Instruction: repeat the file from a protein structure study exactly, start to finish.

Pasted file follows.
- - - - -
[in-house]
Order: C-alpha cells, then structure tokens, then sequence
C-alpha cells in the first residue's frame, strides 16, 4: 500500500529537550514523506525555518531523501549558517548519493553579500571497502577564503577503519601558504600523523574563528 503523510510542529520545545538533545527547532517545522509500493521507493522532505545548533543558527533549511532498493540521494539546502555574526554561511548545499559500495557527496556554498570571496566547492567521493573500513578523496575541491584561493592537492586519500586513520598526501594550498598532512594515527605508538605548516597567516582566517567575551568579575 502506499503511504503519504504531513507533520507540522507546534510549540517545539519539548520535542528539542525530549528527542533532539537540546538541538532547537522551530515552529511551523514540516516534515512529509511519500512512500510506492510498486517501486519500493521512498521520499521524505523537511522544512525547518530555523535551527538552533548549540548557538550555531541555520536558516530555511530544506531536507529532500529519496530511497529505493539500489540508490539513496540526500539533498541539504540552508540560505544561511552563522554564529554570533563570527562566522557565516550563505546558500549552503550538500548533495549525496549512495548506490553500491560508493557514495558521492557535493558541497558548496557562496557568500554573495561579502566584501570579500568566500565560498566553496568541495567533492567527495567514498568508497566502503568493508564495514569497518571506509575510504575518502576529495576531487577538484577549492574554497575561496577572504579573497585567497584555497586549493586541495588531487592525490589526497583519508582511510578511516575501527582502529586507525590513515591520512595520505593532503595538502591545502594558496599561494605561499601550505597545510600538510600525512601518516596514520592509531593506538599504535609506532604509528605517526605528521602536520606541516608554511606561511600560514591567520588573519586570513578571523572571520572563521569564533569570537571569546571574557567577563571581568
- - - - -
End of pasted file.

[in-house]
Order: C-alpha cells, then structure tokens, then sequence
C-alpha cells in the first residue's frame, strides 16, 4: 500500500529537550514523506525555518531523501549558517548519493553579500571497502577564503577503519601558504600523523574563528 503523510510542529520545545538533545527547532517545522509500493521507493522532505545548533543558527533549511532498493540521494539546502555574526554561511548545499559500495557527496556554498570571496566547492567521493573500513578523496575541491584561493592537492586519500586513520598526501594550498598532512594515527605508538605548516597567516582566517567575551568579575 502506499503511504503519504504531513507533520507540522507546534510549540517545539519539548520535542528539542525530549528527542533532539537540546538541538532547537522551530515552529511551523514540516516534515512529509511519500512512500510506492510498486517501486519500493521512498521520499521524505523537511522544512525547518530555523535551527538552533548549540548557538550555531541555520536558516530555511530544506531536507529532500529519496530511497529505493539500489540508490539513496540526500539533498541539504540552508540560505544561511552563522554564529554570533563570527562566522557565516550563505546558500549552503550538500548533495549525496549512495548506490553500491560508493557514495558521492557535493558541497558548496557562496557568500554573495561579502566584501570579500568566500565560498566553496568541495567533492567527495567514498568508497566502503568493508564495514569497518571506509575510504575518502576529495576531487577538484577549492574554497575561496577572504579573497585567497584555497586549493586541495588531487592525490589526497583519508582511510578511516575501527582502529586507525590513515591520512595520505593532503595538502591545502594558496599561494605561499601550505597545510600538510600525512601518516596514520592509531593506538599504535609506532604509528605517526605528521602536520606541516608554511606561511600560514591567520588573519586570513578571523572571520572563521569564533569570537571569546571574557567577563571581568